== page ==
Galileo gets a lot of the credit for publicizing the fact that the Earth revolves around the sun and not the other way around. A lot of the reason why he gets so much press about that ‘discovery’ is because of his persecution by the Catholic Church. The theory of Heliocentrism was around for well over a decade before Galileo was even born.
Nicolaus Copernicus was a Polish astronomer and mathematician amongst many other things. According to history, he was the first to publicly come out with evidence that the Sun was the center of the universe. Up until that point, it had been widely believed that the Earth was the center of the universe and every other star revolved around our planet.
And while Copernicus gets the credit for publicizing the theory of Heliocentrism, he wasn’t the first to posit such a theory. In fact, as early as the 3rd Century BCE, the theory had been posited by Aristarchus of Samos. What was different about Copernicus was that he provided mathematical evidence that Heliocentrism was scientific fact.
Copernicus published his theory in the book De Revolutionibus in 1543. It was only published a few months before he died on May 24, 1543. The problem with Heliocentrism isn’t that it was unbelievable so much as the Catholic Church was in denial about the whole thing. It wasn’t until 1822 when the Catholic Church finally agreed to the idea that the Earth is not the center of the universe.
Because Copernicus’ work was published close to his death, he didn’t have to put up with the same problems Galileo had to in 1632. His work was published, however, with a forward that basically wrote the whole thing off. Because of the foreword that was published with the book, it was basically ignored for the next 60 years.
In 1616, after several publications by Galileo agreeing with Copernicus based on observations with his newly invented telescope, the Church banned what it termed “Copernicanism” The committee that decided on the matter wrote: “foolish and absurd in philosophy, and formally heretical since it explicitly contradicts in many places the sense of Holy Scripture.”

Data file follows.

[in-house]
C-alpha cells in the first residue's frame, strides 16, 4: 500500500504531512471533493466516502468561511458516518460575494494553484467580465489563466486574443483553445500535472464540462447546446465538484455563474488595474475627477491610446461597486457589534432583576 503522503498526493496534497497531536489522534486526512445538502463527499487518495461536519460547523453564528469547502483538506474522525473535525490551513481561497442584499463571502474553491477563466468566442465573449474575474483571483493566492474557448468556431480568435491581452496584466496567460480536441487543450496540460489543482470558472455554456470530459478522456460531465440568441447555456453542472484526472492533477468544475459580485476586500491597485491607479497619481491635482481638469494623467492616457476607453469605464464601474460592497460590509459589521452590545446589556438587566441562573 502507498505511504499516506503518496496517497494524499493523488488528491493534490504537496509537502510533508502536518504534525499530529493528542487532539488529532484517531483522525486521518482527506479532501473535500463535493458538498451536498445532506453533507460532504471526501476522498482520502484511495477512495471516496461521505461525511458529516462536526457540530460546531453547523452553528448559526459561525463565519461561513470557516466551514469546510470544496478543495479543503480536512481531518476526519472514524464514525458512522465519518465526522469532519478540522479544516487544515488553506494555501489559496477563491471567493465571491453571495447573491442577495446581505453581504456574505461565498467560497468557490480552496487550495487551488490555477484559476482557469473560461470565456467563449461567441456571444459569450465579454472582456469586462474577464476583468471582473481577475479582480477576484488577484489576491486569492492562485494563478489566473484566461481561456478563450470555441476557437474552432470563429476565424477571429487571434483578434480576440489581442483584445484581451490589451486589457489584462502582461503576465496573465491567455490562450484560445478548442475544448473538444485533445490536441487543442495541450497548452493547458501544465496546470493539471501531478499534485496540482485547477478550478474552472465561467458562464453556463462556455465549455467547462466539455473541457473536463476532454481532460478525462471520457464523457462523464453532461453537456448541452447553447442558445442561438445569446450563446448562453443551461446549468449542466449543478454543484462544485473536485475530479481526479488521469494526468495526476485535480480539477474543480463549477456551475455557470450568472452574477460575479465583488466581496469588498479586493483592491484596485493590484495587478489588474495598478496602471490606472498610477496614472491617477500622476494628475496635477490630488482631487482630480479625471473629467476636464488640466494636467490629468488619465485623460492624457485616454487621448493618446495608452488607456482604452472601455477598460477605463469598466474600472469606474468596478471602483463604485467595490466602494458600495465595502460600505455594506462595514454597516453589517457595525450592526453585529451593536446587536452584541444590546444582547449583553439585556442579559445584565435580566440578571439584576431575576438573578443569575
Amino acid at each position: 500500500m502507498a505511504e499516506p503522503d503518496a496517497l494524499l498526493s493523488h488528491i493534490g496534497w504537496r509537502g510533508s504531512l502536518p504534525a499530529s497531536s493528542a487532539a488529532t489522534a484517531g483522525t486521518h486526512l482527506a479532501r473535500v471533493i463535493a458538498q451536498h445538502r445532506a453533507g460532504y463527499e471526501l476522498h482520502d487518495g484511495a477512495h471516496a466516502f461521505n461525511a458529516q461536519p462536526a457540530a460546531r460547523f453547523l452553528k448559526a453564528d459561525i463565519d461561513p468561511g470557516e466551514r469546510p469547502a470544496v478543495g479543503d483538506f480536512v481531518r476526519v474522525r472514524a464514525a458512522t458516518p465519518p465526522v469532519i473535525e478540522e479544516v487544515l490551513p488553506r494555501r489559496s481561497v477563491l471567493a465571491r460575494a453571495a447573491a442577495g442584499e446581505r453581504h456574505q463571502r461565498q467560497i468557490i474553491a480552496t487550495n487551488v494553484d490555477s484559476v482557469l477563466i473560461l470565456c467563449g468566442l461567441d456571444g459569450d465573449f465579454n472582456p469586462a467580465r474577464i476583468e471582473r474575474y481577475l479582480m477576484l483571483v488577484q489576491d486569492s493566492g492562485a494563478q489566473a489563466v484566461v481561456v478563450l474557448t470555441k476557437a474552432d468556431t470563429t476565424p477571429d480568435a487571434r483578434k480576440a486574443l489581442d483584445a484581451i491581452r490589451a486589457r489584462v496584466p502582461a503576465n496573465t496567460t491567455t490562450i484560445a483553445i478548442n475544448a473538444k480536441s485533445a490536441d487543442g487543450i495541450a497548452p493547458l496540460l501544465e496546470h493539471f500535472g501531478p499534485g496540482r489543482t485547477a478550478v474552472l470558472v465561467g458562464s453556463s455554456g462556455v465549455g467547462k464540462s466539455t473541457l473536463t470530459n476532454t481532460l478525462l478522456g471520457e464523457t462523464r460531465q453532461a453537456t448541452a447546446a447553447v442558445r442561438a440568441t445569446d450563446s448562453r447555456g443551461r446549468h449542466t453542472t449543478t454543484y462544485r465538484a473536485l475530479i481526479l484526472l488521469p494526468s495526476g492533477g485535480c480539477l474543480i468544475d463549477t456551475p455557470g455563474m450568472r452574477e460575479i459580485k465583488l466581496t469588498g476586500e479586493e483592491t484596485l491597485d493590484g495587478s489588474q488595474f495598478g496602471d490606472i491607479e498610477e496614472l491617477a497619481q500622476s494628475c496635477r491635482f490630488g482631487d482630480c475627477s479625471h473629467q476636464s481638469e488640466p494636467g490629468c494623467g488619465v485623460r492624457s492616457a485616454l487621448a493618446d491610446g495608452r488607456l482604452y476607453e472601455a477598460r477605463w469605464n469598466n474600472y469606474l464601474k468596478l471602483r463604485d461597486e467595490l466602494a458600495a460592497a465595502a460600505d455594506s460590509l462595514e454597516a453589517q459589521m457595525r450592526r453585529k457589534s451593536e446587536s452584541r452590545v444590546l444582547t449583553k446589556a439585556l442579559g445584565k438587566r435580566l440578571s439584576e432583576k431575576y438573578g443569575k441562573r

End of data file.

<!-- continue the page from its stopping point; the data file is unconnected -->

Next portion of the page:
By this time, Copernicus had been dead for over seventy years. If it hadn’t been for the forward that was placed on his work, it is almost undeniable that he would have faced the same criticism from the Church that Galileo faced in 1616.
By the time of Galileo, Copernicus was seen as the father of Heliocentrism so much that it was named after him. It was his model of the universe that helped propel the theory beyond simple ideas on paper. The debate between the Church and scientists would not curtail scientific advancement in this area, as men like Kepler would continue to build on the works of Copernicus. By the 1700s, Heliocentrism was accepted in much of the world, regardless of the wants of the Catholic Church.
Copernicus is a name that the scientific community will never forget. His works are some of the first in the scientific revolution that would take place between his death and the late 1700s. Men like Galileo, Kepler, and Issac Newton would all build off his work, which would prove true no matter what the Church might have continued to claim well into the 19th century.